The Mix Tape, Vol. 39
Welcome! We’ve had amazing weather in Florida lately, and everyone’s a little stir crazy.
So you see some interesting parades roll by. These young guys—cranes, I think—were hanging out in the front yard recently.
Mom and Dad weren’t far behind.
Let’s hunt and peck our way through Volume 39.
Shaken, Not Stirred
One of my greatest quarantine achievements: watching every single James Bond film.
(Please note: I have not had a lot of quarantine achievements.)
The Bond-a-thon left me wondering. All those crazy ideas for villains, gadgets, and world-threatening situations. Where did they come from, anyway?
Turns out Bond creator Ian Fleming took a bunch of ideas from his own (wild) life experiences.
It’s detailed in the book, “For Your Eyes Only: Ian Fleming and James Bond,” by Ben Macintyre:
The exploits of 007 grew directly out of Fleming’s knowledge of wartime intelligence and espionage; they shared similar tastes and attitudes towards women; they even looked similar.
Like every good journalist, Fleming was a magpie, collecting material avidly and continuously: names, places, plots, gadgets, faces, restaurant menus and phrases; details from reality that would then be translated into fiction.
Drawing on his work in British intelligence during World War II, Fleming wrote 13 books and a number of short stories. His work fueled the Bond film franchise, still going strong after more than 50 years and 24 movies.
The best writing is born from living an interesting life—whether you write fiction, non-fiction, or just work emails. Our own experiences inform and enliven what we write.
Read the book notes from “For Your Eyes Only: Ian Fleming and James Bond“ here.
P.S.: Who plays the best Bond? Three-way tie. Connery, Craig, and Moore.
Building a Story Brand, by Donald Miller
There are mountains of bad marketing books.
Many are thinly-veiled collateral pieces, created only to promote the writer’s consulting or speaking business.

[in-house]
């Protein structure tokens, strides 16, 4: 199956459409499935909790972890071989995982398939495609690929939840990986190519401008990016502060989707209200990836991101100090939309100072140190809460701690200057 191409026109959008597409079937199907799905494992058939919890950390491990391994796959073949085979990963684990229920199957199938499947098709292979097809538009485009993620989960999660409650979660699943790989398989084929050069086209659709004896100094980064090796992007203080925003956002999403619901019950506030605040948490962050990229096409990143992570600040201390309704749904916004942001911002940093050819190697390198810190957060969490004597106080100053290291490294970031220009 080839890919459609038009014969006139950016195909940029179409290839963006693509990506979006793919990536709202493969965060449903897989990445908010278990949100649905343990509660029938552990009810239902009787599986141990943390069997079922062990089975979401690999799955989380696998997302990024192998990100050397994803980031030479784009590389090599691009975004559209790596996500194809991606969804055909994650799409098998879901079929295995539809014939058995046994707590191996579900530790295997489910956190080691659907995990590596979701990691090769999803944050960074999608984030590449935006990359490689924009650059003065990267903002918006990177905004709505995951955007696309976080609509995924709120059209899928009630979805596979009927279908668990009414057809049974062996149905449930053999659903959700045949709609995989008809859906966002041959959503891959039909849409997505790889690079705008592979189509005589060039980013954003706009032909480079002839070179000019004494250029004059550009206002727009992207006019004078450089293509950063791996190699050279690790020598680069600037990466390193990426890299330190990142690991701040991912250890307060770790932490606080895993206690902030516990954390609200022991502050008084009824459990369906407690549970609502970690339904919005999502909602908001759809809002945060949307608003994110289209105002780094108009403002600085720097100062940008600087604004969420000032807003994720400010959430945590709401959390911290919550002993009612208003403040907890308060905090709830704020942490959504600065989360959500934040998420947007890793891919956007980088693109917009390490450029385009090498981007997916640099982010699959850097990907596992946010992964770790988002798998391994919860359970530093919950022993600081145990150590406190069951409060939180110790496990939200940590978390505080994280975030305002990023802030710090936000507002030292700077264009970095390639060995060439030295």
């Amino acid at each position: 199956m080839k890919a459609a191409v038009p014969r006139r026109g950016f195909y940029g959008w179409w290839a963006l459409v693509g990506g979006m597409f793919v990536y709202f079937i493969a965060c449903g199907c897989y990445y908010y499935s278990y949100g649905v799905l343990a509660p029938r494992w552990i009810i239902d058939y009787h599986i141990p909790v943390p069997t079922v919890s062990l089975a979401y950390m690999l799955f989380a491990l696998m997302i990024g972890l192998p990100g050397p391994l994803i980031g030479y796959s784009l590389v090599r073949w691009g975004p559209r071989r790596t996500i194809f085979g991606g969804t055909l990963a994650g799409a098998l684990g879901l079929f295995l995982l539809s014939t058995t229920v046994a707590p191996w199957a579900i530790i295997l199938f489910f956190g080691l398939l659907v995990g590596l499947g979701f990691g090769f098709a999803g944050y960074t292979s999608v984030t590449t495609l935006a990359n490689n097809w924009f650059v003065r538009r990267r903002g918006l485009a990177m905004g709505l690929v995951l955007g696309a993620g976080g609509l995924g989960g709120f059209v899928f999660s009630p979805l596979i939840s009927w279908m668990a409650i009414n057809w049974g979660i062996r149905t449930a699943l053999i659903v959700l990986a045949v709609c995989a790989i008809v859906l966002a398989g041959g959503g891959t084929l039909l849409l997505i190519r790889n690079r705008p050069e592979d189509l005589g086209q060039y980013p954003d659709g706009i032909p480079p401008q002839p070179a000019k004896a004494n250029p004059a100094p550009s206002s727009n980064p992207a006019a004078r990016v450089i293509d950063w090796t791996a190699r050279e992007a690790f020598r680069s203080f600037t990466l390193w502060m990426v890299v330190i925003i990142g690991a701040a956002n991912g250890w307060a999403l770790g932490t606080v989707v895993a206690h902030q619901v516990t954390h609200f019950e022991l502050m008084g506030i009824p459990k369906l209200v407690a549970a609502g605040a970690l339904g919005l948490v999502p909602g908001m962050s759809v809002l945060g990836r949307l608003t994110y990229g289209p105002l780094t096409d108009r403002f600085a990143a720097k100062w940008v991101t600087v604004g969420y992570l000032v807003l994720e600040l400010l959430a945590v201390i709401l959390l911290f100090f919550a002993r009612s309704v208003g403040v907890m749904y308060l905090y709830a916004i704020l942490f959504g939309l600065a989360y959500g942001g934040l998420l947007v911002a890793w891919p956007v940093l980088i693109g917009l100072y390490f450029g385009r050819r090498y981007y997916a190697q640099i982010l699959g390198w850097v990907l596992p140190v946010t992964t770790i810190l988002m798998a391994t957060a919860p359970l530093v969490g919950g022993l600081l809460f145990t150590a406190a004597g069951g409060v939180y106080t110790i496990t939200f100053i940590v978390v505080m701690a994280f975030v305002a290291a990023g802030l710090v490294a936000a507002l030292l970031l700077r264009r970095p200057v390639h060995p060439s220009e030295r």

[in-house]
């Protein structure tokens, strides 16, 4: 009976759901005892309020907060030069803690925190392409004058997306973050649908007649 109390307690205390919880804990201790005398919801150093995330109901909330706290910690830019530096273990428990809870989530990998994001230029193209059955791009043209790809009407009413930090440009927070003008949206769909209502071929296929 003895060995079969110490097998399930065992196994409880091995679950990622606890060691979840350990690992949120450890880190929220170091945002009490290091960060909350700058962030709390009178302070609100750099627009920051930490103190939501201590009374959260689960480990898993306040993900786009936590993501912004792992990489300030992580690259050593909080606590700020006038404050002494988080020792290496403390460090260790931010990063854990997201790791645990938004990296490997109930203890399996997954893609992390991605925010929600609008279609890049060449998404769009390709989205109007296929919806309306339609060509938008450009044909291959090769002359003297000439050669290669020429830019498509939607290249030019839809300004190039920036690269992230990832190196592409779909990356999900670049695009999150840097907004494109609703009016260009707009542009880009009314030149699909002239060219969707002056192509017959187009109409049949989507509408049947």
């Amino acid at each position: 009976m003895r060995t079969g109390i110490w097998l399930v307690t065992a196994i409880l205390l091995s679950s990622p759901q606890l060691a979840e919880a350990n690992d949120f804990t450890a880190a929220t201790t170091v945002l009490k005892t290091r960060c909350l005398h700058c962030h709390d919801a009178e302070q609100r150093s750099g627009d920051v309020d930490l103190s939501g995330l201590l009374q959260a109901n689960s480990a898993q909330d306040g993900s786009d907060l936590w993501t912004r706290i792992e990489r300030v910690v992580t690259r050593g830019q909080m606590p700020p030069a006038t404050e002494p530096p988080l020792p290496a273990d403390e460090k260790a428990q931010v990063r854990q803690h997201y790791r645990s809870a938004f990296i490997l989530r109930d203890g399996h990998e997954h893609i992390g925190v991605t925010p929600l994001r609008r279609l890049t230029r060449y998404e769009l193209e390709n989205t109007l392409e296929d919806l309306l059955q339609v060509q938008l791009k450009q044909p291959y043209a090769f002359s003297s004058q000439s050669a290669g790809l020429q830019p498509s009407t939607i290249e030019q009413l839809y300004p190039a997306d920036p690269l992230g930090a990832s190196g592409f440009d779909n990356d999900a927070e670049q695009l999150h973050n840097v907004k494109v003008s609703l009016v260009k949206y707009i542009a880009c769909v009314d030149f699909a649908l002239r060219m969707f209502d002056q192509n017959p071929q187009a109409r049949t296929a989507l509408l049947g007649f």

I feared “Building a Story Brand” would belong to that group.
It’s actually great, and loaded with strategic and tactical value.
Donald Miller lays out a timeless storytelling strategy, one any business can use to build a compelling message strategy:
The big idea: The customer is the hero.
Your business is the guide with the plan to help the customer conquer a problem. To create a transformation.
The customer is Luke; you are Obi-Wan.
Most marketing falls flat because businesses cast themselves as the hero.
Miller walks through the strategy in-depth, with tons of examples, and then follows up with tactical suggestions for execution.
I highly recommend it for marketers and business owners.
Read my full review and Kindle highlights from the book here.
Writing without a plan
I like to think of writing as similar to a workout. Show up, put in the time, and you’ll get better.
While that’s true, there is one huge difference: writing often has no roadmap.
In the gym, I know what lifts I’m doing, the weights to use and the number of reps.
But on the page? Many times there’s no plan. It’s like walking into a gym that has different equipment every time you go.
Evidently Ava Huang feels similarly:
But what do I write about, if not the things I’ve always written about? One answer is to shrug and say, I don’t feel like writing today, I will when I feel the urge. But that often results in not writing very much at all. How do you get better if you don’t put in the practice? How do you mature aesthetically, and produce output that’s closer and closer to what you want to make?
It’s not fun, especially at the end of the day when I'd personally prefer watching a TV show or vegetating in bed—anything else. It feels like I’m trying to sketch a picture with my eyes closed or rolling a wheelchair uphill, which is to say it's hard work with shaky results. But when I think about a life that feels meaningful, what leaps to mind is always a life in which I am making things that are expressive manifestations of my ideas and beliefs. Which doesn’t mean that they necessarily have to be public, but they have to exist.
If you want to get better at writing, write. Blog, journal, write out prayers. Whatever. Let the roadmap be different each day. But make the effort.
This week’s video for the musically deprived
One of the biggest bummers of the concertless summer: The Doobie Brothers were going to reunite with Michael McDonald for a big tour.
Maybe we’ll still get to see them all back together. In the meantime, The Doobies (minus Michael-Mac) got together to livestream a rendition of Black Water:
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